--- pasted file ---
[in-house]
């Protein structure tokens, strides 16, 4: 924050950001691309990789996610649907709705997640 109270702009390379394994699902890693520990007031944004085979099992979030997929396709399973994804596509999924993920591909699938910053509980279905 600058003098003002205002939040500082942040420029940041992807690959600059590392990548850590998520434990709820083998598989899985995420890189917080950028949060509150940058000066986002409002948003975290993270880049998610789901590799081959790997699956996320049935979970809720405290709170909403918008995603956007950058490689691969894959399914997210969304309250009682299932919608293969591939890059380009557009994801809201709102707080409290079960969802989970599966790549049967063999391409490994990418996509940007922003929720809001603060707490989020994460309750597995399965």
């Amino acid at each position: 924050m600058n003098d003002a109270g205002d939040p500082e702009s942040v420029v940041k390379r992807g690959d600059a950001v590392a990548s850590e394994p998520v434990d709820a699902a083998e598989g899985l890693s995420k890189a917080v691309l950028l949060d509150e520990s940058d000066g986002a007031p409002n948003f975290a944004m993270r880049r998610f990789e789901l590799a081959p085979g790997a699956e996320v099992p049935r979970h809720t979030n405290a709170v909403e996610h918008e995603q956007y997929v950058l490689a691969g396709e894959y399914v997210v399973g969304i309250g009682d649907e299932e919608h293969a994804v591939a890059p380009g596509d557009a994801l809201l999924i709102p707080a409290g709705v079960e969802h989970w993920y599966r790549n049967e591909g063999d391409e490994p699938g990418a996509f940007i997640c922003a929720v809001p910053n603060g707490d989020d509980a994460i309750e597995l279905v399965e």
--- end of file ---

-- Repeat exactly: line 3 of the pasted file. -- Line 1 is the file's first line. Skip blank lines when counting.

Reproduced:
């Amino acid at each position: 924050m600058n003098d003002a109270g205002d939040p500082e702009s942040v420029v940041k390379r992807g690959d600059a950001v590392a990548s850590e394994p998520v434990d709820a699902a083998e598989g899985l890693s995420k890189a917080v691309l950028l949060d509150e520990s940058d000066g986002a007031p409002n948003f975290a944004m993270r880049r998610f990789e789901l590799a081959p085979g790997a699956e996320v099992p049935r979970h809720t979030n405290a709170v909403e996610h918008e995603q956007y997929v950058l490689a691969g396709e894959y399914v997210v399973g969304i309250g009682d649907e299932e919608h293969a994804v591939a890059p380009g596509d557009a994801l809201l999924i709102p707080a409290g709705v079960e969802h989970w993920y599966r790549n049967e591909g063999d391409e490994p699938g990418a996509f940007i997640c922003a929720v809001p910053n603060g707490d989020d509980a994460i309750e597995l279905v399965e």